As the sun sets and the night becomes cooler the streets become bare.  The markets in Hunter Street are packed up, with little left but the aroma of wood fired pizzas, fresh flowers and the sparkle of a sequin on the pavement to verify their earlier presence.  The backpackers retreat to their hostels, and cafes and restaurants light candles to welcome hungry diners. Scents of Balinese cuisine, international flavours, and fresh seafood make mouths water, and sun kissed faces enjoy drinks looking onto the moon glistened waves of the sea they earlier bathed in.  Hunter Street Mall becomes strangely silent, waiting for the late night crowds to pass through on their way home from one of the local pubs, their singing and merriment occasionally disturbing sleeping residents nearby.  Eventually darkness envelops the streets and silence prevails once more.  The wind carries only a distant sound of the roaring waves.  A tiny speck on the horizon earlier in the day, the titanic presence of a coal ship now slips silently into the harbour, the disguise of night finally failing as its soundlessness is betrayed by the tremendous blare of its horn.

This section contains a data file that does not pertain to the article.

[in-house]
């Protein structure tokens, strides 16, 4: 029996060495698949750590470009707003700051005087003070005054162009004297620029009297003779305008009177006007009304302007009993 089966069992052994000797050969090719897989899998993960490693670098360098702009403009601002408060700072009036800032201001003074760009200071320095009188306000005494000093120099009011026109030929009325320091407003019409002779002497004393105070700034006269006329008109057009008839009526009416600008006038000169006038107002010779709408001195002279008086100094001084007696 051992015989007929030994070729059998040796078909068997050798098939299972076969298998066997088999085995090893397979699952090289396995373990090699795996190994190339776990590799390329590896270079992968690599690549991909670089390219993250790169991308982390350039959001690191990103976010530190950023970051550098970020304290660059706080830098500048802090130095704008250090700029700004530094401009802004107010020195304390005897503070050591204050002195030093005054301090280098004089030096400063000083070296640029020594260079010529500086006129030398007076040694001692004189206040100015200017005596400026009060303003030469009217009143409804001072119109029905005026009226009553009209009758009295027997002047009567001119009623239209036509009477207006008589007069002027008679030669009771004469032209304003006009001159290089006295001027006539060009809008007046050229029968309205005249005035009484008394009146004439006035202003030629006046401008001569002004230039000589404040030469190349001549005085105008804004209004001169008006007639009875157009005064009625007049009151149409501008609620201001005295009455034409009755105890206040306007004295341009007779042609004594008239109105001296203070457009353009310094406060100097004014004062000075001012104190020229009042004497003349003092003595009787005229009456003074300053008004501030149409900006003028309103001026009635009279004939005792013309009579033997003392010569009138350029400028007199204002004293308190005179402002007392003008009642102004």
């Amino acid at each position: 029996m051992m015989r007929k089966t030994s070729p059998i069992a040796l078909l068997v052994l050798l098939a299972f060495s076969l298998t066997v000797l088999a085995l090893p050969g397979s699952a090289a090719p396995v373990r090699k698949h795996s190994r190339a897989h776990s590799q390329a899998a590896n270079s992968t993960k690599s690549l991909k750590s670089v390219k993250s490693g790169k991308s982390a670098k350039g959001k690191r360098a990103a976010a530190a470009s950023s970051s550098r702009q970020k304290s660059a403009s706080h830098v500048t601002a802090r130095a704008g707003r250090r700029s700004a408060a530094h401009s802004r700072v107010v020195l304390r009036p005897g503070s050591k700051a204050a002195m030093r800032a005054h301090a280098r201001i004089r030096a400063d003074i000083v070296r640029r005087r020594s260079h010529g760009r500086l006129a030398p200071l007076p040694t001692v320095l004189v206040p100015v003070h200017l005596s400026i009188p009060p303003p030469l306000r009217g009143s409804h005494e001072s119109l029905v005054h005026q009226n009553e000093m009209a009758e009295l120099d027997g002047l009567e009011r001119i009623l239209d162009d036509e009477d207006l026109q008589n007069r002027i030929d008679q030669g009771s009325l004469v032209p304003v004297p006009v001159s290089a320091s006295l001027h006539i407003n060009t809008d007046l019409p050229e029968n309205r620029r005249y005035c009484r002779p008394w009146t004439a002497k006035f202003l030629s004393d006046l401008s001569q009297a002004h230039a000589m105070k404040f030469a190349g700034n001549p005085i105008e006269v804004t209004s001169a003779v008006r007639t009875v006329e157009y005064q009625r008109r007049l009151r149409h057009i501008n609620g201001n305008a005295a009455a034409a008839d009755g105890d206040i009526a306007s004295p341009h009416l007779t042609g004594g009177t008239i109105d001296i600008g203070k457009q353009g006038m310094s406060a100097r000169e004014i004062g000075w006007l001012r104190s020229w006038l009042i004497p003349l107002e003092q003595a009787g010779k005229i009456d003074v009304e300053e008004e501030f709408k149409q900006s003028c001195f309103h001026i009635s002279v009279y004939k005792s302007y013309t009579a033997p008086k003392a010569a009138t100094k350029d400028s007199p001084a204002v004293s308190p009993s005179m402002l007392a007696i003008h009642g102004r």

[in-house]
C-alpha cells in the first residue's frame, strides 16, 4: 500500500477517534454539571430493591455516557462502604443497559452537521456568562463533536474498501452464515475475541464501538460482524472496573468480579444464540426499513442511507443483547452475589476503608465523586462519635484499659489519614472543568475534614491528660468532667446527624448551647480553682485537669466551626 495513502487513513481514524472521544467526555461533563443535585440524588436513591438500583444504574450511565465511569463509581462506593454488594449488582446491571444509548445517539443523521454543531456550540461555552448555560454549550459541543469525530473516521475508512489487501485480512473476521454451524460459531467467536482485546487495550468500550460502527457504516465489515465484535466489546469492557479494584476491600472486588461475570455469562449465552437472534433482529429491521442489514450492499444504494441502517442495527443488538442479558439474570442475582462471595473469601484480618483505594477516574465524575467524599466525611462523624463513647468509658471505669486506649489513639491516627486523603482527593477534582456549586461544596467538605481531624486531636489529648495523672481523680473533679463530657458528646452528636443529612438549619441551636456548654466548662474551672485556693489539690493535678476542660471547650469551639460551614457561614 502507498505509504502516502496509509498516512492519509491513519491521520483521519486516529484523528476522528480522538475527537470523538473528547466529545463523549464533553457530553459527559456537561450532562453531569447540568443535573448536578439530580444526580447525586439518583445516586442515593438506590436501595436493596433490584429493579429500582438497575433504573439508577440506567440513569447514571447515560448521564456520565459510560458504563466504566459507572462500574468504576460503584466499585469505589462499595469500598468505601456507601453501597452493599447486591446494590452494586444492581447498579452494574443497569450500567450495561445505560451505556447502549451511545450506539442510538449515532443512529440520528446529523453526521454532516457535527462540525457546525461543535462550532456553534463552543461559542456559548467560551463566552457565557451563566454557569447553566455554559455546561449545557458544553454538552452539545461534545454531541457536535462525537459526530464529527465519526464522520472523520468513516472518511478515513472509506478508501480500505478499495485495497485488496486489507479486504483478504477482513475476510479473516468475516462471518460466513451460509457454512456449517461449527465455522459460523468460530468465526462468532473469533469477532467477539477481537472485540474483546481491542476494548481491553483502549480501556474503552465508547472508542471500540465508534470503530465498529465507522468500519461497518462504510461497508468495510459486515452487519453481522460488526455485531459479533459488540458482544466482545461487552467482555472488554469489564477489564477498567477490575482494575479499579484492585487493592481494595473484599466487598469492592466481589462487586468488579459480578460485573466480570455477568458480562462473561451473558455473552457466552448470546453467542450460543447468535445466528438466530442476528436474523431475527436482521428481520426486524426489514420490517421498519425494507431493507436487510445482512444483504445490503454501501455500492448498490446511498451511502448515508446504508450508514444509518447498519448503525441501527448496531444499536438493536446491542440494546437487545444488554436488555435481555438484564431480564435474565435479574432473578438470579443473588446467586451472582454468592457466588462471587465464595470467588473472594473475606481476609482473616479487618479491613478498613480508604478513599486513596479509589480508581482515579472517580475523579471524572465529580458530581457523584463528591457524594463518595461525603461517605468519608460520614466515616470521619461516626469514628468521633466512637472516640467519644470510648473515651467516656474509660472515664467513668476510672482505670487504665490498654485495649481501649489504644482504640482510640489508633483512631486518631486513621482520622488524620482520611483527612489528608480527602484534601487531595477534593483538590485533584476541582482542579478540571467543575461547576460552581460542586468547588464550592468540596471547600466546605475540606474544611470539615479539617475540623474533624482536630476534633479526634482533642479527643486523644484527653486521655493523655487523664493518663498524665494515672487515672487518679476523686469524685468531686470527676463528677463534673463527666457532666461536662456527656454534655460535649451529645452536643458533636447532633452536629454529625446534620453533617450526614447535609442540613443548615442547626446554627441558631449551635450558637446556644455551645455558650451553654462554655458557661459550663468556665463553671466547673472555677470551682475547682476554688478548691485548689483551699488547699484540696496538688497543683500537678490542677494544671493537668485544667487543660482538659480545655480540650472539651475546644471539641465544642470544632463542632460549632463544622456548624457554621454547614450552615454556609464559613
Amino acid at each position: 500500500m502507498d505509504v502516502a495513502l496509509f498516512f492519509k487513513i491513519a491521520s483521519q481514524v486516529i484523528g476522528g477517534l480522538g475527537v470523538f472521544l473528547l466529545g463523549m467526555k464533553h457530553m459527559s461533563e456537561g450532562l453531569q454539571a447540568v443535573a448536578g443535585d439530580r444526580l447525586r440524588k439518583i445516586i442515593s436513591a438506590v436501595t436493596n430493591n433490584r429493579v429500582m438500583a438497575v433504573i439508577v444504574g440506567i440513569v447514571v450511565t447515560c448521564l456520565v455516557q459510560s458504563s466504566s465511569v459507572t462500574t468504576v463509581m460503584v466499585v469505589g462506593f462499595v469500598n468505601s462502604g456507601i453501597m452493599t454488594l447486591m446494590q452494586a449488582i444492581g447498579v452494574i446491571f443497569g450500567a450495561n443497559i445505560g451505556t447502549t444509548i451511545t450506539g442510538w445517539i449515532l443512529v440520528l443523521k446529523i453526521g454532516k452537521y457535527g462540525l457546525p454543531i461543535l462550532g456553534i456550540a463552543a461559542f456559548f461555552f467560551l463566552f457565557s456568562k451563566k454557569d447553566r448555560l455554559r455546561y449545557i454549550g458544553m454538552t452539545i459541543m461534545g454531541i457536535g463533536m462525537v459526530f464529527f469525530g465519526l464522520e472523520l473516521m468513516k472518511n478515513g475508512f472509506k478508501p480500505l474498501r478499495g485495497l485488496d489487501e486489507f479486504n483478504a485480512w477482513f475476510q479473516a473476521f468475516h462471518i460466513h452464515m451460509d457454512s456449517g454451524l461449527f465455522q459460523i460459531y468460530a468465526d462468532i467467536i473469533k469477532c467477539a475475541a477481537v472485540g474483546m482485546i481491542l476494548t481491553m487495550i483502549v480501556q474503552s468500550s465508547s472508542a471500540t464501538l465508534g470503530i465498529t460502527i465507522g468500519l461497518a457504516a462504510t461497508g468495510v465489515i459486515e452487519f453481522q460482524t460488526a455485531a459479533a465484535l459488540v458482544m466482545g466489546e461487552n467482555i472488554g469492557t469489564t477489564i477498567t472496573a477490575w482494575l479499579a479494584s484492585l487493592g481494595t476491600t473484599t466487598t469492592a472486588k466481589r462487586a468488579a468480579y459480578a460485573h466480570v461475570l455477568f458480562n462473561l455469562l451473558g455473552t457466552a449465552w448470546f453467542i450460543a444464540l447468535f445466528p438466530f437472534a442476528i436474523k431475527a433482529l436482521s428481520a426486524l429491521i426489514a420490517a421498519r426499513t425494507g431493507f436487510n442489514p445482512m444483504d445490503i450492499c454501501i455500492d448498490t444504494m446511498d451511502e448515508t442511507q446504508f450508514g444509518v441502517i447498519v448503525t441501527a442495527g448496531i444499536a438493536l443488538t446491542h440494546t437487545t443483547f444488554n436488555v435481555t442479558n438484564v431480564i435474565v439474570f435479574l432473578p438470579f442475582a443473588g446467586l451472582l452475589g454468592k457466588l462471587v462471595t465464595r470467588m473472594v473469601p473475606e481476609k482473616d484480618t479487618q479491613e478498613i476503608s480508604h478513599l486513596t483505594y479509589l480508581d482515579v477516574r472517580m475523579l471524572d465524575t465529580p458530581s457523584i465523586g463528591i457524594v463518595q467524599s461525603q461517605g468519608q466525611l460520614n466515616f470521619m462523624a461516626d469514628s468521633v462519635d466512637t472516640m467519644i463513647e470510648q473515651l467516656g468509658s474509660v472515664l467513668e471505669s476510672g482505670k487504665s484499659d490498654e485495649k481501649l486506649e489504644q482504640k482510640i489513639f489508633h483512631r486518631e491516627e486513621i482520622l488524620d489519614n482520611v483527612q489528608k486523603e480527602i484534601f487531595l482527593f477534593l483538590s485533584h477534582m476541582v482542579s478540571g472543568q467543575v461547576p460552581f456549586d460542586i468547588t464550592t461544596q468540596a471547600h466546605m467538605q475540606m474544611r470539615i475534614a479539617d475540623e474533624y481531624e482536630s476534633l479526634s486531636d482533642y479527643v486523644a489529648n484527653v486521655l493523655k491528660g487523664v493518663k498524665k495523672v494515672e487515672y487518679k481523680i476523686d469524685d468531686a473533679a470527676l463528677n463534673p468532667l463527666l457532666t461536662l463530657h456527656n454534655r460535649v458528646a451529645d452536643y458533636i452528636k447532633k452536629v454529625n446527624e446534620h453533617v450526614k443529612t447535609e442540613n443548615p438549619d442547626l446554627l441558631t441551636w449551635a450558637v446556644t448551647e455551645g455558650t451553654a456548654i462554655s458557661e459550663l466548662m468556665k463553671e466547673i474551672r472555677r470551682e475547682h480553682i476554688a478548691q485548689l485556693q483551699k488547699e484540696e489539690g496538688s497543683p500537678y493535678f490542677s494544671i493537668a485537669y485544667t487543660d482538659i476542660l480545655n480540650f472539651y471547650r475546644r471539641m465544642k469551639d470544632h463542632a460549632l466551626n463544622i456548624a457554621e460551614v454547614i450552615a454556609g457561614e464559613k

~storytelling nomad~

Review: Inception

Inception
Directed by Christopher Nolan
Rated: M15+

I am mildly curious at the anxiety that creeps up on me when I consider expressing my opinion of the film Inception, foreseeing riots, hate mail and possible exile. My concern is that the majority will poorly receive my theory that this recently released American blockbuster is, well, grossly overrated.

There, I said it.

Now, before you start steaming from the ears and shaking your fists at me in rage and disbelief, perhaps you might ask what would bring me to such an outrageous notion?

Firstly, you would probably be delighted to know that the aforementioned sentiment in no way signifies that I either disliked or felt great aversion to the film. Rather, I enjoyed it and was only acutely aware of the loss of feeling in my backside during the near two and a half hour mind-marathon. There is no denying director Christopher Nolan’s film-making talent. Most recently praised for his excellent execution of Batman: The Dark Knight, he loads Inception with rich scenes of roads folding upon themselves as the characters actively build and transform their dream world in their minds. The laws of gravity are excitingly absent as fight scenes take place on corridor walls and ceilings, making it fascinating to watch.